Example Environmental Studies Essay. The programme and promotion of global environmental concern and sustainability.

Example Environmental Studies Essay. The programme and promotion of global environmental concern and sustainability.
The regeneration project can be considered an example of environmentalmicro-management. In the same way that it is possible to cause a change bytackling a major issue across a system, it is also possible to cause a changeby tackling a number of minor issues.
The disadvantage of tackling major issues is their inertia, whichrequires more resources and more time to achieve an effect. The disadvantage oftackling minor issues is that their individual impact is more difficult to beassessed within a global frame.

In the case of environmental sustainability, however, there is anadvantage in solving a problem close to the public. As long as the publicrealises the benefits of sustainability/restoration policies, small scaleenvironmental restoration projects may win over the public to support moreradical policies (on manufacturing, emissions, etc). This is important due tothe conflics between conservation, technology and economics in policy making(Portney, 1992)

Particular aspects of the environmental background of the Cotswold canals.

In the specific case of thisproject, there are a number of considerations concerning the environmentalbenefit of the canal restoration project. It is true that a more or lessrunning course of water (the open canal) is preferred to a more or lessstagnant water body (the derelict canal). Stagnant waters may not only lookunattractive, but in hot seasons may become a source of disease and discomfort.

The Cotswold canals had beenabandoned completely from 1941, although some sections had been abandoned in1927 and the last cargo boat passed its summit in 1911. The canal had beenbuilt in successive stages, starting in 1757. The climatic point was theopening of the summit of the canal in 1786. Connection from the Severn to theThames rivers was achieved in 1789. Because of a series of design flaws in thelocks, and also because of cracks in the canal bed at the summit, the canalwasted huge amounts of waters.

The Regeneration project in terms of sustainability.

The above information shows that the Cotswold canal was a disruption ofthe environment and actually was draining water from some areas, changing theavailability of water in the catchment area and the reception area (or wastingit, as was the case at the summit).

So, from a direct point ofview, the maximum apparent environmental benefit would come from undoing thecanal. By choosing adequately the landfill materials used to make sure they areinert (e.g. earth from a construction work) it could be closed. By digging outand building or rebuilding structures, actually pollution and materials to bedisposed will be generated. Topping (Turner, 1995) indicates that according toCIEC (1992) the construction industry was responsible by 1992 both of using 50%of all the available landfill volume and of wasting about 10% of all theconstruction materials used. However, undoing the canals is a negative actioncourse, and the complete undoing would not provide anything remarkable.Landscape management on the other hand falls within EU conservation policieis(Lowe and Ward, 1998).

On the other hand, policyaspects on sustainability can certainly be developed by supporting the CotswoldCanal Restoration Project.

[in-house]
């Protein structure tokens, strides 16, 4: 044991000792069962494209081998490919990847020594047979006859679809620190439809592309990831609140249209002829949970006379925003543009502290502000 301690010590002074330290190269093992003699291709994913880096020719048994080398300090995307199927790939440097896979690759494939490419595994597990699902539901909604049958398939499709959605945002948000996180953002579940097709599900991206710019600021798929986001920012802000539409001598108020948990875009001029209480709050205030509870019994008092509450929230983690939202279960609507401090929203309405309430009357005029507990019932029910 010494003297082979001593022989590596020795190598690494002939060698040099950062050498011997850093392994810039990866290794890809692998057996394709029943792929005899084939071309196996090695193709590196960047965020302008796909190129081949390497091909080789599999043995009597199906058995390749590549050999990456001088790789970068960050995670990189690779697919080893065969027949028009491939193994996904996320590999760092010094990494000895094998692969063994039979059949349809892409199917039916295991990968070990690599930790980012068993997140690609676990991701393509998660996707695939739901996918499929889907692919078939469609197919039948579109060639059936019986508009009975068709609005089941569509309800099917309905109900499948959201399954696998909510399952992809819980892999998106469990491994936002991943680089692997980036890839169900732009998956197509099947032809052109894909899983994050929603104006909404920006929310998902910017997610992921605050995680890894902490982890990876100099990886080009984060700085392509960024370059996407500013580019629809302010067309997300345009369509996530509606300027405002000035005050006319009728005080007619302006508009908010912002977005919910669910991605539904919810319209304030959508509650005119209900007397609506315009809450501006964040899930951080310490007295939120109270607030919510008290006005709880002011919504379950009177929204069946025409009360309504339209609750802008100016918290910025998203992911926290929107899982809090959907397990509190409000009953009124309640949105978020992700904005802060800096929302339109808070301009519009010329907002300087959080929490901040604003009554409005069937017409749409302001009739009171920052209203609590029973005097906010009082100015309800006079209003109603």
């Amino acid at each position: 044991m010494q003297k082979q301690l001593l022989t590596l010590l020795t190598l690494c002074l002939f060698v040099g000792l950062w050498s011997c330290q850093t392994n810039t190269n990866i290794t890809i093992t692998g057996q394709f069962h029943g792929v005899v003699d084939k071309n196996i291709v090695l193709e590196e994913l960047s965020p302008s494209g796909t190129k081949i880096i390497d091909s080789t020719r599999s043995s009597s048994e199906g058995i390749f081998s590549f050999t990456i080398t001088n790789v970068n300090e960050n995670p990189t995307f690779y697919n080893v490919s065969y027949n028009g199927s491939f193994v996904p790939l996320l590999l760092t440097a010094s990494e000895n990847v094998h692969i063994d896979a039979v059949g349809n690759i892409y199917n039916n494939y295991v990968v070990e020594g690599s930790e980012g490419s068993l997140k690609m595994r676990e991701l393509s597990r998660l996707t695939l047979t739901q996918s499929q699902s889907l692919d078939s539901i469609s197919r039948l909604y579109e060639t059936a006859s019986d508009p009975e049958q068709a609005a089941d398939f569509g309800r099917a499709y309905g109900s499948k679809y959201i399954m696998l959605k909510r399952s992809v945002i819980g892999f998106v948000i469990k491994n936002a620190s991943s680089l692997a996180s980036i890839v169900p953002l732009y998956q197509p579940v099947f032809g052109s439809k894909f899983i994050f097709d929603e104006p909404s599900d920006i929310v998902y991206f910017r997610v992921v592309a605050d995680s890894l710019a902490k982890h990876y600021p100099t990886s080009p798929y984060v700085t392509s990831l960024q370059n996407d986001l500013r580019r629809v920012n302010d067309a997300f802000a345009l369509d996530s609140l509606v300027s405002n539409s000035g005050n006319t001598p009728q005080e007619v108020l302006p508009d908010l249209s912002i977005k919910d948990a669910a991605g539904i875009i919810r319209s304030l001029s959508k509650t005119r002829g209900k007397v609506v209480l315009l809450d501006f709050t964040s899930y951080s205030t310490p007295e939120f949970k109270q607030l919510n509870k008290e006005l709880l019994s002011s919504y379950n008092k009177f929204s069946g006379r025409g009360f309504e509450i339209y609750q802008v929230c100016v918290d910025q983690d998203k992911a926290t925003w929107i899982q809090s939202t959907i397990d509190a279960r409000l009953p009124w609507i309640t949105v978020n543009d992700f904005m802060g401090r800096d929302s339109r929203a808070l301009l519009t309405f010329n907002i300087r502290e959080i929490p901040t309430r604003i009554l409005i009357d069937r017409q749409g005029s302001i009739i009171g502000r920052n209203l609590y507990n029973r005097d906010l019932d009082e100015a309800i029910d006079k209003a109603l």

Strengths and Weaknesses of the Programme.

Weaknesses include the factthat the canal is not going to be profitable commercially and that it relies onvolunteer work. This means that the programme may come under scrutiny on thegrounds that it will not be able to show benefits, for example, in terms ofreduced consumption of fuel for transportation of goods/passengers.

The Stroud District Council,in its Thames and Severn Canals Restoration Position Statement clearly statesthat it expects economic advantages to come from tourism and employment derivedfrom construction and development. It fails to mention the canal as acommercial trade route. Reliance on a volunteer workforce hints to the lack ofinterest by investors and companies in the project.

The environmental aims are minor and may be criticised by environmentalaction groups. After all, preserving or restoring wildlife is not the same aslandscape management. A more potent case of canal restoration is the RochdaleCanal, in Greater Manchester (Manchester Forum, 2001). In this case, therestoration has amongst its purposes to guarantee the survival of one of thelargest colonies of floating water plantain (Luronium Natans) which has thrivedin this canal during its disuse. This plant is a water weed nearly extinctwhich is protected by both UK and European legislation. The Rochdale Canal isalso home to other rare water weeds like water soldier, fringed water lily andAmerican pond weed. In the Rochdale case a strong case on conservation ofbiodiversity, relevant to gloval environmental issues is made (Harris, 2004)The Stroud District Council, in its Thames and Severn Canals RestorationPosition Statement fails to mention any specific cases in which biodiversitywill be preserved by the restoration project

Strengths are mainly two. Thefirst come from the fact that the programme creates a local volunteer workforceand therefore identifies highly motivated and environmentally aware individualswho might be committed to other environmental initiatives. This may includeeither working in other environmental projects, in specific environmentalcampaigns, or generally supporting sustainability policies and lobbying withthe political parties, and the various councils. Raising awareness is part ofthe EU Environmental Action Plan

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